For as long as I have been a hunter, I have heard a wealth of myths about the creatures all hunters swore an oath to defend humanity against. Many of them – like the idea that sunlight is fatal, or the old wives’ tale that would have you believe vampires suffer from an obsessive compulsion with counting spilled grains – are plainly untrue, and patently absurd. Spreading those ridiculous myths is not the purpose of this condensed body of knowledge. I am interested only in the facts about what they are and what their actual strengths and weaknesses are.
As such, I have deemed collecting this modest amount of extremely detailed knowledge necessary. I have also deigned to include brief histories and rank breakdowns of some of the most prominent vampire hunting organisations, as well as a list of The Twelve and some members of their lineages. Additionally included is a good-sized, if incomplete, list of revenants that can be left to their own devices, or even sought out for aid. Without further preamble, what follows is a professional discourse on the two types and natures of vampires in existence.
Type I: Revenant
Of the two types of vampire, revenants are by far the most commonly encountered, outnumbering their creators by several orders of magnitude. Created by an infectious curse transmitted through a bite, a revenant consists of a human soul anchored to their deceased body by the curse that reanimated them after they have died, a phenomenon from which their Old French name – which means “those who return” – is derived. Their soul and consciousness retain full ownership of their body, leaving their baseline personality intact. Thus, they can feel empathy and usually know how to judge the morality of their actions, unless they suffered from a mental disturbance that made them too unstable to understand their actions’ weight or immorality when they were alive.
Unfortunately, they are still compelled to hunt and prey upon living humans by a thirst that can never be fully satisfied. This compulsion to feed turns them into greedy predators, which brings them into conflict with vampire hunters all the same. Whether they like it or not, revenants are still undead monsters that will set their sights on and kill their chosen prey, which means we still have to stop them when they become too great a threat to human lives.
Revenants are capable of crossing a threshold, with or without an invitation. They can cross running water under their own power, do not rest in coffins, and can shapeshift into one animal, if they are old and experienced enough. They are nocturnal by nature. Sunlight won’t harm them, but they do become lethargic from dawn to dusk, which makes them relatively easy to track, and easy to dispose of if caught off guard whilst resting.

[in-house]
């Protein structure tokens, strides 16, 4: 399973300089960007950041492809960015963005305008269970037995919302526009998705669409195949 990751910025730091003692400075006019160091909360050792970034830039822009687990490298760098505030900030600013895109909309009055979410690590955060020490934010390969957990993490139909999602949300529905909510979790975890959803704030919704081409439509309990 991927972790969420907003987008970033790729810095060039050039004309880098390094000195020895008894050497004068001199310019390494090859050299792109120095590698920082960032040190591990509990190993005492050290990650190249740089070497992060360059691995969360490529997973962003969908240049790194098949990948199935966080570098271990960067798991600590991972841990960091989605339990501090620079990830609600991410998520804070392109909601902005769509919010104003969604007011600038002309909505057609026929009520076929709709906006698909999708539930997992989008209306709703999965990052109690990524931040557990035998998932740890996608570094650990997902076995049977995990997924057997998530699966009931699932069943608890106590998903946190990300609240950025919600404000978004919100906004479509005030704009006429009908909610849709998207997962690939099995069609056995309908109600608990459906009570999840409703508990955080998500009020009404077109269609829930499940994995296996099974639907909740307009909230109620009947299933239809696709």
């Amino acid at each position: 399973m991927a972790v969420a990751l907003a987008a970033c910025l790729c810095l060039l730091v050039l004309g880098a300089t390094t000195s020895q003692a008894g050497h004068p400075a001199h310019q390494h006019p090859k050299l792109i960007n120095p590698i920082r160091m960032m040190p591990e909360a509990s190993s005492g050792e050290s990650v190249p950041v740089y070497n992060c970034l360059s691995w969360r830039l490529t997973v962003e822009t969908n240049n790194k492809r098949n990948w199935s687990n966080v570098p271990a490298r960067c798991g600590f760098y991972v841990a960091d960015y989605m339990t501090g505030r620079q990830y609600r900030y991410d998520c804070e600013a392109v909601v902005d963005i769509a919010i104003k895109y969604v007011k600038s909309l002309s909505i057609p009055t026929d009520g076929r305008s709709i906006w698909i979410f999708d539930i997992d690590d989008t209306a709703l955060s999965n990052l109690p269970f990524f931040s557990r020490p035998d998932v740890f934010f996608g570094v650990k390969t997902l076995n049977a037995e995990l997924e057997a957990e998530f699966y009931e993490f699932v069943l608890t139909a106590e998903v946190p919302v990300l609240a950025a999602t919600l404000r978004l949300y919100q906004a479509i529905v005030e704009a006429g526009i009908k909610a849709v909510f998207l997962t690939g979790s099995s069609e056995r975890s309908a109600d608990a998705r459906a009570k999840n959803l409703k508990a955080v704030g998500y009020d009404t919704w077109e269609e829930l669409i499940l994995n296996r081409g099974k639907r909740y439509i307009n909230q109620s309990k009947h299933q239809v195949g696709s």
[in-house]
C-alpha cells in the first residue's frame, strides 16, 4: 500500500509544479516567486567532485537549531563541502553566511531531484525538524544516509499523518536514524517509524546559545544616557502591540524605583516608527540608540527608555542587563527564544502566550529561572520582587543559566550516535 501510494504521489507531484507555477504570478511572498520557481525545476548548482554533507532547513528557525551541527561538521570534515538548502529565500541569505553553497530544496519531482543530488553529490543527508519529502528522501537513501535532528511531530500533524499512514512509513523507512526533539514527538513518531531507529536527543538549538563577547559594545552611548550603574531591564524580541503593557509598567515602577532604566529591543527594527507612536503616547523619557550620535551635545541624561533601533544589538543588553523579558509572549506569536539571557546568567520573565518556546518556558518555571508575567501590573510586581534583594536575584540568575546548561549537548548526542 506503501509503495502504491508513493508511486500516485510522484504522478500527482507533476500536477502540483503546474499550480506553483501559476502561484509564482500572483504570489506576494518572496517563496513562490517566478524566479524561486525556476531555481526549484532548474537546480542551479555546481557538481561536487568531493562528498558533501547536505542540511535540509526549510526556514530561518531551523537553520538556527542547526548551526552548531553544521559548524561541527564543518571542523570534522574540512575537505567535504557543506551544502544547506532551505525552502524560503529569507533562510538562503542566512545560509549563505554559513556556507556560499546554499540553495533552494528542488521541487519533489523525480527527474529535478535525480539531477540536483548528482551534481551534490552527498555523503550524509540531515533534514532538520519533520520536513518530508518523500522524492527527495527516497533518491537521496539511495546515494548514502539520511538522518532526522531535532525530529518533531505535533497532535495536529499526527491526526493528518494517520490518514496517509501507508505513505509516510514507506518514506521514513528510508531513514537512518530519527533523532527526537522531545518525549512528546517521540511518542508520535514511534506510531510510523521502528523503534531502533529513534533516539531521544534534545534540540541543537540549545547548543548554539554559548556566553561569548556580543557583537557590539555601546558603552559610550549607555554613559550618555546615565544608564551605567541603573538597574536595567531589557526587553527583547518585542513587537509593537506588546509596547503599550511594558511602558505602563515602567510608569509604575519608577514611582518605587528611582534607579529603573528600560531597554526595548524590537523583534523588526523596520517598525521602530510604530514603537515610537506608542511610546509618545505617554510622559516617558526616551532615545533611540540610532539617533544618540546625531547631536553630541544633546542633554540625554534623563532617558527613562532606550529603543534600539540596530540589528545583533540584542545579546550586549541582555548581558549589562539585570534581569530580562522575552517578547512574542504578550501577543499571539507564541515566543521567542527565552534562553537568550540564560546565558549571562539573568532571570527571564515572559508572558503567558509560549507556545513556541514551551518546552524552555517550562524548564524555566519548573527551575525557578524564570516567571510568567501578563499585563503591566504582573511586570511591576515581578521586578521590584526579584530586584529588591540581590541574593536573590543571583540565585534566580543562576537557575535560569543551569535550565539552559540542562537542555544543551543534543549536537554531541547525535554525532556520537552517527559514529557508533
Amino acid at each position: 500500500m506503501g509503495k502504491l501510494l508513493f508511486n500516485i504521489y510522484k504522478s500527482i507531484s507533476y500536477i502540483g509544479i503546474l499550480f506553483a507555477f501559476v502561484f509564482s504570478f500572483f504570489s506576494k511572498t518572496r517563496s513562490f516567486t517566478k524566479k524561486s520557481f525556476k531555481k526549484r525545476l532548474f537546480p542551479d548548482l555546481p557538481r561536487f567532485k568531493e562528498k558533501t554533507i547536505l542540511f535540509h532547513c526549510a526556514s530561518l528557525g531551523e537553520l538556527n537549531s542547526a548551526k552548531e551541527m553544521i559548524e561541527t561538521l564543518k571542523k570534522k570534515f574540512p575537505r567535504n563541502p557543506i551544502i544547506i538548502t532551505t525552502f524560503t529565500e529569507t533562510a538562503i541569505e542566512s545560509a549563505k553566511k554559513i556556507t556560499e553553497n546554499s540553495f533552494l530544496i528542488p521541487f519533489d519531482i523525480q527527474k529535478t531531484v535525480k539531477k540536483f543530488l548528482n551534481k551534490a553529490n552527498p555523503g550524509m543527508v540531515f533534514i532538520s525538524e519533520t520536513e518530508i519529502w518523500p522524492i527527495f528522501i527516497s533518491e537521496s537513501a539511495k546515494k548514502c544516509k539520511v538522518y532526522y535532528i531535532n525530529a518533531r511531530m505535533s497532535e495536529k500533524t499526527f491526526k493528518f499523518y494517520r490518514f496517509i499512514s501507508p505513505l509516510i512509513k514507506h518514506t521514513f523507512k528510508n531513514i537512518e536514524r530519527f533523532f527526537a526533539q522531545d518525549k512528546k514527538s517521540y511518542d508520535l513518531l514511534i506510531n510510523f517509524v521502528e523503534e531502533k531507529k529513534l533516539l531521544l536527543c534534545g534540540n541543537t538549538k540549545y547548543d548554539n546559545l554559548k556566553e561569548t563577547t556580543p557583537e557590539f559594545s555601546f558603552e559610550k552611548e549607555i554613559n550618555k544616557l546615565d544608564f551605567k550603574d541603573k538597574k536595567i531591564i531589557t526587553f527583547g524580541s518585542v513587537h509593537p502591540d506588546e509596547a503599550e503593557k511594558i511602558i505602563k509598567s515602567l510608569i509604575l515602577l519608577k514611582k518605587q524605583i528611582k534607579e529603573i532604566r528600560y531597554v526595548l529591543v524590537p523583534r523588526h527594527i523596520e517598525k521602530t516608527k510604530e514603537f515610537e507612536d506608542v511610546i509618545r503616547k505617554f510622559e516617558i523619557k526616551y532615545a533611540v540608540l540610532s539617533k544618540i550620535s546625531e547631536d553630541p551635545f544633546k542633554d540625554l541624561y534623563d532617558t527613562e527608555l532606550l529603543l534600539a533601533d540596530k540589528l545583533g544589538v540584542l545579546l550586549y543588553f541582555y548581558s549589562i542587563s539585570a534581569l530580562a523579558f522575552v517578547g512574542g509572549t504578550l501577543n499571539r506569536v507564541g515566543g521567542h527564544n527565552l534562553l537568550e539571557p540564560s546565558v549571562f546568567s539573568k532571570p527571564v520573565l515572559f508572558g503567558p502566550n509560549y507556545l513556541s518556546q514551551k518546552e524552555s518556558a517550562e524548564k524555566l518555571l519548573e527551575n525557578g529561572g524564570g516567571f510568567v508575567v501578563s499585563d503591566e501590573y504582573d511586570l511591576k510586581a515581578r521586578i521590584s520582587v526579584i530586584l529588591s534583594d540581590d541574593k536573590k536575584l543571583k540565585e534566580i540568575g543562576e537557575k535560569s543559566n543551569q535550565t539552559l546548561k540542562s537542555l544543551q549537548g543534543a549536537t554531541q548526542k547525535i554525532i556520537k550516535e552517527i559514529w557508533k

They can be hard to find and identify. With the exception of nests that settle in abandoned sites and buildings near dense human populations, revenants are generally solitary nomads and outliers who just want to be left alone in between taking victims from among groups of unfortunate passers-by. Older ones take on a sickly pallor and a starved, lanky thinness, but that can easily be explained away as the result of ill health. They cast a reflection and a shadow, and will appear in pictures and film. Even their eyes, which turn permanently red after their first blood meal, wouldn’t betray a revenant if they are smart enough to conceal or explain them somehow.
Hunters are advised to approach revenants with caution. As human as they are on the inside, they still possess the strength of twenty strong men, with speed and agility to match, and a ferociously defensive streak.
Type II: Nosferatu
As there are only twelve of them remaining, you will, if fortune is in your favour, never encounter a Nosferatu during the course of your career as a hunter. Also known as Vampire Kings, or, more simply, The Twelve, they are the remnants of ancient sorcerers that studied under the Devil himself, at the Scholomance. Although similar to revenants in terms of physiology, and, indeed, being the very monsters that created them in the first place, a Nosferatu consists of a demonic spirit pulling the reigns of a host body – hence their common name, which means “unclean spirit”. They do retain a human soul, but the soul is held captive and rendered powerless by the dominating will of the vampire spirit.